Purpose of Assessment

Purpose of Assessment


Selected assessment tools and procedures 

Should match the intended purpose of the assessment.
Purposes for assessment are 
Curriculum Development 
Student Evaluation 


Purpose of this assessment is to identify students who have handicapping conditions 
Precedes referral for evaluation of eligibility 
May be broad based, across domains, or specific 


Amniocentesis (pre-natal) 
Apgar Scoring (new borns) 
Early Childhood Screening 


Diagnosis and Placement 
Testing is done to identify a disorder, determine an eligibility/classification and guide placement decisions 
Psychologist, Ed.Diagnostician or Therapist

Typically includes
Sensory functioning (neurological tests) 
Mental ability  (intelligence tests) 
Adaptive functioning (behavior inventories)

Curriculum Development

Testing is done to determine which skill should be taught (educational assessment) 
Usually conducted by teacher 

May include: 
Criterion referenced tests (Brigance) 
Ecological inventories 
Performance assessments (PEP) 
Rating scales (SIBS) 
Portfolios (F.A.C.E.S.) 
Curriculum based (CLASS)

This type of assessment addresses those variables that effect educational, emotional, and social development.

Examples of assessments for evaluation include 
Student progress (IEP) 
Quality of life (effective behaviors in social environments) 
Program quality (educational, residential, vocational) 


Factors Related to Meaningful Assessment

Test Reliability -the extent to which an instrument is consistent in measuring whatever it measures 
Test Validity- the extent to which a test measures what it is supposed to measure (content validity) 
Data Gathering Methods (direct testing, observation, interview)

Developmental Approach to Assessment
Looks at the “normal sequence” of development to determine which skill an individual should be achieving 
IQ Tests- norm referenced and designed to to measure intellectual capacity or learning ability 
Developmental Scales-written in observable terms; skills chronologically ordered

Problems with Developmental Approach 
IQ Tests

Students with severe disability not represented in the norms 
Difficulties in scoring may lead to use of age inappropriate measures 
Designed to measure fundamental cognitive ability but require academic knowledge 
IQ Tests: sensory, neural or physical impairments interfere with performance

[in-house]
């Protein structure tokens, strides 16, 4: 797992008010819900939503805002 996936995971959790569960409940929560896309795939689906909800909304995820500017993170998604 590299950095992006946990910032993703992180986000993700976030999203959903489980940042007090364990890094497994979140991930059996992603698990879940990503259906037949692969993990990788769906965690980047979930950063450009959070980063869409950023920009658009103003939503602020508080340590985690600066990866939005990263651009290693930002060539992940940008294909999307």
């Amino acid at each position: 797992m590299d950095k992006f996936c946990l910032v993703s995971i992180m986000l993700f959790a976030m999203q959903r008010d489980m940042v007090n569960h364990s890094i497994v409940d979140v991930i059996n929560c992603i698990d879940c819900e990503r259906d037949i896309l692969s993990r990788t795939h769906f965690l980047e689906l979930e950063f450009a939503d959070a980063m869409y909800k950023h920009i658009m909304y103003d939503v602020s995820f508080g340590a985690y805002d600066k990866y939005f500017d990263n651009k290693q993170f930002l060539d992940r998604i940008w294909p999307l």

Developmental Scales: 
Skills may be viewed in isolation 
Purpose for task not always apparent 
May lead to poor choices instructionally(it’s on the test, it must be important…but is it age appropriate and functional?) 
Typical developmental sequence may be irrelevant for some with disabilities 
May lead to age inappropriate instruction

Environmental Approach to Assessment: 
Promoted by Lou Brown and colleagues 
Considers “domain areas of adult functioning” 
domestic   rec/leisure 
community(school)  vocational 
Takes a “top down” approach vs. the “bottom up” sequence used in developmental approaches

Ecological Inventories
Emphasize functionality (skills that are actually used are more likely retained) 
Strong consideration of student preferences 
Emphasize functionality (skills that are actually used are more likely retained) 
Strong consideration of student preferences 
Emphasize skills used across environments 
Flexible and highly individualized

Ecological Inventory Process 
Identify curriculum domains 
Identify and survey current and future natural environments 
Divide the relevant environments into subenvironments 

Communication Issues 
Non symbolic modes- communication without the use of symbols such as speech, signs or pictures 
Symbolic modes- communication which relies on forms that represent or stand for something else

Non Symbolic Communication Skills
Facial expression 
Body movements 
Eye gaze 

Non symbolic skills are sometimes referred to as  

Some students do not transition to symbolic communication; therefore, it is crucial to recognize the current repertoire and to expand it when possible.

Non Symbolic Communication Intervention
Focus on these questions: 
How can I help the learner communicate better? 
How can I communicate better with the learner?

Focus on these questions 
What are the observable behaviors that may serve a communicative function? 
What function or purpose is served by these behaviors?


Augmentative and Alternative Communication:

Aided Systems 
Communication boards and displays 
Electronic devices

Unaided Systems 
Gestures and signs 
American Sign Language 
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Sam Houston State University
Power Point Presentation